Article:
~ Whizz it into this fall-perfect pumpkin coconut butter to spread on toasted sourdough bread or French crêpes.

~ Melt (with or without chocolate) and pour over a bowl of ice cream or chilled fruit to create a delightful hard shell, or use this same mixture to dip berries and allow to cool and set in the fridge.

~ Make coconut butter buttons for a quick treat. Try this toasted coconut version or this lemon vanilla variation as well.

~ Use it to make stuffed dates.

~ Stud it with your favorite nuts and dried fruit for a luxurious coconut butter bark.

~ Make these dangerously simple, two-layer chocolate coconut bars.

~ Melt and drizzle over a baked sweet potato or roasted squash.

~ Make vegan parmesan cheese (!).

~ Add a spoonful at the end of cooking to bind and flavor a vegetable stir-fry or a curry.

~ Make egg-free mayonnaise.

Join the conversation!

Does coconut butter figure in your pantry already? How did you discover it, and What’s your favorite use?

* Note that the fat and solids of coconut butter tend to separate over time, so when you open a fresh jar you need to place it in a pan of very hot water for 15 to 20 minutes, then stir it all back together with a fork, a bit like you would do (minus the heating) with an all-natural nut butter.

Want more coconut butter recipes?

Follow my coconut butter board on Pinterest!

 

  • Jeanette

    I am of Indian heritage and creamed coconut (as my family calls it) has always been in our family pantry. It is interesting how this is being “discovered” now by different people. It’s a good ingredient. We use it to make green papaya coconut curry or creamy green coriander chutney, among other things! You can get it cheap in Indian groceries in a block form.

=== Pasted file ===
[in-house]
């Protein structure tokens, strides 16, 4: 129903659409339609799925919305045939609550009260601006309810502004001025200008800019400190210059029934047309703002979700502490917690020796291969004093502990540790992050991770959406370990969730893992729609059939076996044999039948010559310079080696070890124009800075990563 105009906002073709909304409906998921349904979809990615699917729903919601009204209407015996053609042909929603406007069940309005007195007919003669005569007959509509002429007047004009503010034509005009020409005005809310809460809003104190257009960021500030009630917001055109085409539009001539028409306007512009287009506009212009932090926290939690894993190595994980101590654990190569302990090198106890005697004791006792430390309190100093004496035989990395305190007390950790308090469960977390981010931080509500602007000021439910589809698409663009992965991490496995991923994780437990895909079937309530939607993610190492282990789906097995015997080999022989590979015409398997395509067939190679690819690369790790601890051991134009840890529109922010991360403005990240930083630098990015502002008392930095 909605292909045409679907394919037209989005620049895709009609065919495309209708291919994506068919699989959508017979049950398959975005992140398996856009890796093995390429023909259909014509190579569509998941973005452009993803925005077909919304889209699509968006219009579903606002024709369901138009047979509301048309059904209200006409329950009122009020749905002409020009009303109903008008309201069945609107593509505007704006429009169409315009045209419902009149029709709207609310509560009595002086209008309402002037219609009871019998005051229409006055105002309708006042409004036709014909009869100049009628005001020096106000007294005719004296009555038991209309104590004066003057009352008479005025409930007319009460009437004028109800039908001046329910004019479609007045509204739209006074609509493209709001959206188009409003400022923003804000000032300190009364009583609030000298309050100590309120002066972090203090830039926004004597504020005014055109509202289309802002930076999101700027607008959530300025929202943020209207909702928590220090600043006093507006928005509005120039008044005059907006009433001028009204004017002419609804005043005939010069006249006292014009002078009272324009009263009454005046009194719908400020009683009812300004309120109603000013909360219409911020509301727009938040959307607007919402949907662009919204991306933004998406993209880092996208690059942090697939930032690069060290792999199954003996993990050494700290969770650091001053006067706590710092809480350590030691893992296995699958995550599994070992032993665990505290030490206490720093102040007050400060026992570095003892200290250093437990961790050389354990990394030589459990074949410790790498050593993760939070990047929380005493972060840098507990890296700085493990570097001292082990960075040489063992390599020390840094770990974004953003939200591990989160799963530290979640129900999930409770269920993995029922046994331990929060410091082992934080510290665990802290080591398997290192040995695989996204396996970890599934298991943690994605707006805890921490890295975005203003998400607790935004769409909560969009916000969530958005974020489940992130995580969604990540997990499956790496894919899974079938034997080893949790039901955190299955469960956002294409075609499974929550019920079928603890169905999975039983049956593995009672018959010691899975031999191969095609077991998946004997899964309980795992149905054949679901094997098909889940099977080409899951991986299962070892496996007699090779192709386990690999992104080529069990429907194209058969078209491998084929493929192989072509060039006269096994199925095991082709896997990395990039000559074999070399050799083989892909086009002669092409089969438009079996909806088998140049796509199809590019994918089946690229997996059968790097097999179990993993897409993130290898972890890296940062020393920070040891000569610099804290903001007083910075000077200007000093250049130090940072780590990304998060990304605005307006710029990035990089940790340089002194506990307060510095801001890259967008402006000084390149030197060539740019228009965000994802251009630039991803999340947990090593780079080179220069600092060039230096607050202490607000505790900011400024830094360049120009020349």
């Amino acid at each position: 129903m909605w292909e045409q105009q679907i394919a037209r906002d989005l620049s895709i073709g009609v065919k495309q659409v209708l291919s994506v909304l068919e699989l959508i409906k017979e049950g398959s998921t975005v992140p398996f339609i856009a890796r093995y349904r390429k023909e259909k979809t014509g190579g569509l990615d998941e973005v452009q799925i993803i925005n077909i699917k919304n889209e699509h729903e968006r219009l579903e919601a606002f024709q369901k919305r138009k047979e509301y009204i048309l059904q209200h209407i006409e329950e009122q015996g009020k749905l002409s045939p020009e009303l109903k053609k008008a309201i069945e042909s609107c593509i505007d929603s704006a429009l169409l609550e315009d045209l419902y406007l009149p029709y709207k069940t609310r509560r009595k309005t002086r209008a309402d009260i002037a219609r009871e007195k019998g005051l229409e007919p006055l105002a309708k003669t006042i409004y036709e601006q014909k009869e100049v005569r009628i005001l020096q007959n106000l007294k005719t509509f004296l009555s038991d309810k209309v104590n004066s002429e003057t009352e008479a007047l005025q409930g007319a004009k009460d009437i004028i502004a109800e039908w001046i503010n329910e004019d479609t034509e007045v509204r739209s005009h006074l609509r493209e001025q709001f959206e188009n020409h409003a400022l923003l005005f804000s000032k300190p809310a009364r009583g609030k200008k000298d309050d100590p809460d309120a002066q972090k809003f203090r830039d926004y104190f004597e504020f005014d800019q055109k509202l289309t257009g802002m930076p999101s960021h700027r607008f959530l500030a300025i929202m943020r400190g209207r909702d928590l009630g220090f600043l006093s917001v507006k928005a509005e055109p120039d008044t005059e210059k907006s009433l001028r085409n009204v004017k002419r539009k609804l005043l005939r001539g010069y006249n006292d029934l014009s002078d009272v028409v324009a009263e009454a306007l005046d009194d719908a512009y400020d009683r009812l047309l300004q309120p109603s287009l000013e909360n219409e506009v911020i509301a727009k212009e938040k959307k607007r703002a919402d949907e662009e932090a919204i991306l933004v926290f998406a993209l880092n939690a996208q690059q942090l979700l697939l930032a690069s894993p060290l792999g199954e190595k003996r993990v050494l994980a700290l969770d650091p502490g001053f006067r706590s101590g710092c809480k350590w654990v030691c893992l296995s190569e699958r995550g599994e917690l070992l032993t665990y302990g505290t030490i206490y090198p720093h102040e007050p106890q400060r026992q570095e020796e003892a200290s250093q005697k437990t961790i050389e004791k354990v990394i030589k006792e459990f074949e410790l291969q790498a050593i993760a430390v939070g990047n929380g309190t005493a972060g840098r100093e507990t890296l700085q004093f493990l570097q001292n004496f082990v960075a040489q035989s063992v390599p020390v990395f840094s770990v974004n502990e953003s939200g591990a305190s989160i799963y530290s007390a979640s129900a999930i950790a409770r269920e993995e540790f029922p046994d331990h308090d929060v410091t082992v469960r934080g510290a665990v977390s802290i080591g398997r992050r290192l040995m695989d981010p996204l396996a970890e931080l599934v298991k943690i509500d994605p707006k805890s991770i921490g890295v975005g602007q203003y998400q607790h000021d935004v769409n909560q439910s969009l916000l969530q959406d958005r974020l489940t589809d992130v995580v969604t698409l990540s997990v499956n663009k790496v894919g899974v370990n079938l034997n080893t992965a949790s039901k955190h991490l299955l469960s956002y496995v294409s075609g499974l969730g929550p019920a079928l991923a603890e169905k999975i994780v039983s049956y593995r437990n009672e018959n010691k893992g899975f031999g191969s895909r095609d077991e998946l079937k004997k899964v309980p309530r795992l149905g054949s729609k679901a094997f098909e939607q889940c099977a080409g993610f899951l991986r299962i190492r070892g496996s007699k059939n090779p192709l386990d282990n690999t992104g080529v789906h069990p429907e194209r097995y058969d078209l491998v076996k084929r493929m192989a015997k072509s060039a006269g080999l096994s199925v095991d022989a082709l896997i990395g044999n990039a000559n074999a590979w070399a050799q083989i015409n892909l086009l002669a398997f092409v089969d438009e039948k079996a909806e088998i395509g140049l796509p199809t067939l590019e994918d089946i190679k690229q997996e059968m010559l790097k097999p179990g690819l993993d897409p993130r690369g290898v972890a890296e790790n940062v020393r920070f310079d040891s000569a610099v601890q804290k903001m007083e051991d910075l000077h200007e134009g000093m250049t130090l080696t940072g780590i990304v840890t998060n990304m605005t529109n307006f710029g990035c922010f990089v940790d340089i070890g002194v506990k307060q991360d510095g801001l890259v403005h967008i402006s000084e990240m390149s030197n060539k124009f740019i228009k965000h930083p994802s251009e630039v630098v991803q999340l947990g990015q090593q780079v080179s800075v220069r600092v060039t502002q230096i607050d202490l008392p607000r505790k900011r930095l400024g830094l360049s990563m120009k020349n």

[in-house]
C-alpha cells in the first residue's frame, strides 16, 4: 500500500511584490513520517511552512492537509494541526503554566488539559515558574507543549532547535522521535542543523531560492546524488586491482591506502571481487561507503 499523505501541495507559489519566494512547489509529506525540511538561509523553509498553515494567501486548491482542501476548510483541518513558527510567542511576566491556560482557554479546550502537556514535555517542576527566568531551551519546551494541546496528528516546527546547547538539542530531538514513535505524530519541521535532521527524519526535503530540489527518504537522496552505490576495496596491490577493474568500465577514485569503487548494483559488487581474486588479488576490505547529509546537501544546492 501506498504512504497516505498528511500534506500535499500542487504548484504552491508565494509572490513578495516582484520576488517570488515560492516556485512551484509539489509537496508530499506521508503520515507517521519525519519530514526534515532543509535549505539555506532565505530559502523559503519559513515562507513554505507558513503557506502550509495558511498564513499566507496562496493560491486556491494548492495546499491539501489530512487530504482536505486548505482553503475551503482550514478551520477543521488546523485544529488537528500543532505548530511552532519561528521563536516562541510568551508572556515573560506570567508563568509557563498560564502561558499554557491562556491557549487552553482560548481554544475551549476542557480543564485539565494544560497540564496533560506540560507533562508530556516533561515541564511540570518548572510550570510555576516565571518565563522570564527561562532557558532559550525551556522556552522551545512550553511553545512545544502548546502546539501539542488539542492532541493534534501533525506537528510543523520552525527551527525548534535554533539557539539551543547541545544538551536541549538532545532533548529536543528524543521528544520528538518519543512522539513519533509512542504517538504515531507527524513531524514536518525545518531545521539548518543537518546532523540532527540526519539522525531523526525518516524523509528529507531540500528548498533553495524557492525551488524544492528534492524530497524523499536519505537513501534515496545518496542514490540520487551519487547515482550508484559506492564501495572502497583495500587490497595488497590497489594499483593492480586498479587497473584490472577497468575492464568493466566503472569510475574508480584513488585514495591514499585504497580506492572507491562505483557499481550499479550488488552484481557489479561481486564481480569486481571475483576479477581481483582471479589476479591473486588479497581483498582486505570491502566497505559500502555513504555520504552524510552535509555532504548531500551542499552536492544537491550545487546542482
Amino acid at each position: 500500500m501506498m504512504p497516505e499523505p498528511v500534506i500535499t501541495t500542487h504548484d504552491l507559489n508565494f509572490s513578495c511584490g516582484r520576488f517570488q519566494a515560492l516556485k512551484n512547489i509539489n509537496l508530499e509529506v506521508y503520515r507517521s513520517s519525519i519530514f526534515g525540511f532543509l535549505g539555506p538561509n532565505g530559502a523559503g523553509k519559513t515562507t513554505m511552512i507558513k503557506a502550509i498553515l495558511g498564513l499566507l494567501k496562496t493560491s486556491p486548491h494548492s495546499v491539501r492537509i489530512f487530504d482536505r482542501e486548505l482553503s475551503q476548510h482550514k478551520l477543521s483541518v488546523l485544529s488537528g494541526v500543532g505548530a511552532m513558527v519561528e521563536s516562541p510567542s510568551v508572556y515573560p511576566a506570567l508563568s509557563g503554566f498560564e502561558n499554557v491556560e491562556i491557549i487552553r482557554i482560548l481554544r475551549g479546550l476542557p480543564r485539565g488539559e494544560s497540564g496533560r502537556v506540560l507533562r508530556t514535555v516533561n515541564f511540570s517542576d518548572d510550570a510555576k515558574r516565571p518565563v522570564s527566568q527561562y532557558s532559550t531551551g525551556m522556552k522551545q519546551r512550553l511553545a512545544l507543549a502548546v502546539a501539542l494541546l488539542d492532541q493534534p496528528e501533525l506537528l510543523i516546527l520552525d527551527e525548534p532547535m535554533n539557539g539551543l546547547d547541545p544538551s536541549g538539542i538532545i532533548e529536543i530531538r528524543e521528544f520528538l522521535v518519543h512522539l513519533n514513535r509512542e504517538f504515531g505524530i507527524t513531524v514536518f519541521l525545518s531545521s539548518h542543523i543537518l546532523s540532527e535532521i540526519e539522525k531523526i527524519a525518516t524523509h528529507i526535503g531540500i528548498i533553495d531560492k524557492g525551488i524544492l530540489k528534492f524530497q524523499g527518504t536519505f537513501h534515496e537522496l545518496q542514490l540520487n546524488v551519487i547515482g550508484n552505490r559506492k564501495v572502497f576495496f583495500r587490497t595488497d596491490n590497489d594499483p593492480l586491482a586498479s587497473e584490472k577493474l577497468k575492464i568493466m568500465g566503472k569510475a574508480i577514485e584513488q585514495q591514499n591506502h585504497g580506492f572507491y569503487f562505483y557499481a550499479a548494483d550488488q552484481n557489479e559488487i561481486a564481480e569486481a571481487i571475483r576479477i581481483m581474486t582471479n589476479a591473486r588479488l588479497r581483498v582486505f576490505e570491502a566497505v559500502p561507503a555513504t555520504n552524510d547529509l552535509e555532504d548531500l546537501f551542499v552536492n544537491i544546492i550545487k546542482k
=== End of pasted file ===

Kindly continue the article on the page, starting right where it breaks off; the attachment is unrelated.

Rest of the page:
• I know what you mean — we “discover” it like Christopher Columbus “discovered” the American continent. :)

      I have lots of Indian groceries near me so I’ll look for it there. Probably not organic, but worth a taste. I’m curious about the block form though: in India where it’s pretty warm, wouldn’t it be liquid at room temp?

      • Jeanette

        At room temp it may soften (a bit the way butter softens but doesn’t liquefy). You can also find it in general Asian stores that serve the Thai population because I believe they use it too. I only buy it if the box looks like it was well stored. It is usually wrapped in sealed plastic and in a cardboard box. Enjoy!

        • Thanks! I’ve found it in one of the Indian shops at La Chapelle. It is very good, a little crunchier than the organic ones I’ve tried, which I like.

          • Jeanette

            Wonderful! I’m glad I could share some knowledge after all the great info I’ve gotten from your website. Merci :)

          • Thanks for the extra tips! I can totally see it in a chutney. Yum indeed!

  • Thank you for this, I found some really good ideas for using my coconut butter.

  • Harriet Hunt Brown

    Use it for coconut ice cream or sorbet? I’ll bet it would be a wonderful addition to old fashioned bread pudding.

  • Marie Vilà

    And I have some I’ve been meaning to try. Thanks for the ideas!